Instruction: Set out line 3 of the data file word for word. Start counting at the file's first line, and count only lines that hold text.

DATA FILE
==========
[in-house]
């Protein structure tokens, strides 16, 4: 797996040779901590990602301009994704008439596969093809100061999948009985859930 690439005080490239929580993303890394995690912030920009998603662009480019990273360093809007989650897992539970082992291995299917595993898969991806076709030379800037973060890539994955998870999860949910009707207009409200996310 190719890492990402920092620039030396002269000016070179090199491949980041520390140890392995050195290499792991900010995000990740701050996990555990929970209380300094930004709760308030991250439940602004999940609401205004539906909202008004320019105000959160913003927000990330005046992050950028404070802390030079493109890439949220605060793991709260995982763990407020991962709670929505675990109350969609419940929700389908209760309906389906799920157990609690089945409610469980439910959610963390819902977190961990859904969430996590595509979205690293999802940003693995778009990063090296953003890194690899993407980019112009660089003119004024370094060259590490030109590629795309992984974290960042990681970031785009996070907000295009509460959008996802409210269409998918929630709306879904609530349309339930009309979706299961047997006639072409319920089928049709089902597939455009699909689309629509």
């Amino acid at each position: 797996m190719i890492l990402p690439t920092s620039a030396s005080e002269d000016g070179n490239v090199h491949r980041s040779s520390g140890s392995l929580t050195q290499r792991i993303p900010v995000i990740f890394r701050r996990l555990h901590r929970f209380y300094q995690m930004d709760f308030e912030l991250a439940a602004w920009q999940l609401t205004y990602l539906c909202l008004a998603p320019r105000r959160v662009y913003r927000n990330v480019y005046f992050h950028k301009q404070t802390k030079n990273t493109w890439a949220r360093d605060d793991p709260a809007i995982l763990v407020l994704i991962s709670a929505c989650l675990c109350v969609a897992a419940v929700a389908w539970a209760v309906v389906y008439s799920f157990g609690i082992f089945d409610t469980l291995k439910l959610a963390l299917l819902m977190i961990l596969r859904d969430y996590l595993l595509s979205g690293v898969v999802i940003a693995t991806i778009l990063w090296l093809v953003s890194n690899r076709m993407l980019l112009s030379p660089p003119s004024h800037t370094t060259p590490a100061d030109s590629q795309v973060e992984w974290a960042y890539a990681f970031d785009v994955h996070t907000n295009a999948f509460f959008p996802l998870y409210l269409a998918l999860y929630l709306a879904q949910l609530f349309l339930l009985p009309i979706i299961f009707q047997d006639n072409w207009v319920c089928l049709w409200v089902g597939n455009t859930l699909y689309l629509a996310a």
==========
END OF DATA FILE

């Amino acid at each position: 797996m190719i890492l990402p690439t920092s620039a030396s005080e002269d000016g070179n490239v090199h491949r980041s040779s520390g140890s392995l929580t050195q290499r792991i993303p900010v995000i990740f890394r701050r996990l555990h901590r929970f209380y300094q995690m930004d709760f308030e912030l991250a439940a602004w920009q999940l609401t205004y990602l539906c909202l008004a998603p320019r105000r959160v662009y913003r927000n990330v480019y005046f992050h950028k301009q404070t802390k030079n990273t493109w890439a949220r360093d605060d793991p709260a809007i995982l763990v407020l994704i991962s709670a929505c989650l675990c109350v969609a897992a419940v929700a389908w539970a209760v309906v389906y008439s799920f157990g609690i082992f089945d409610t469980l291995k439910l959610a963390l299917l819902m977190i961990l596969r859904d969430y996590l595993l595509s979205g690293v898969v999802i940003a693995t991806i778009l990063w090296l093809v953003s890194n690899r076709m993407l980019l112009s030379p660089p003119s004024h800037t370094t060259p590490a100061d030109s590629q795309v973060e992984w974290a960042y890539a990681f970031d785009v994955h996070t907000n295009a999948f509460f959008p996802l998870y409210l269409a998918l999860y929630l709306a879904q949910l609530f349309l339930l009985p009309i979706i299961f009707q047997d006639n072409w207009v319920c089928l049709w409200v089902g597939n455009t859930l699909y689309l629509a996310a």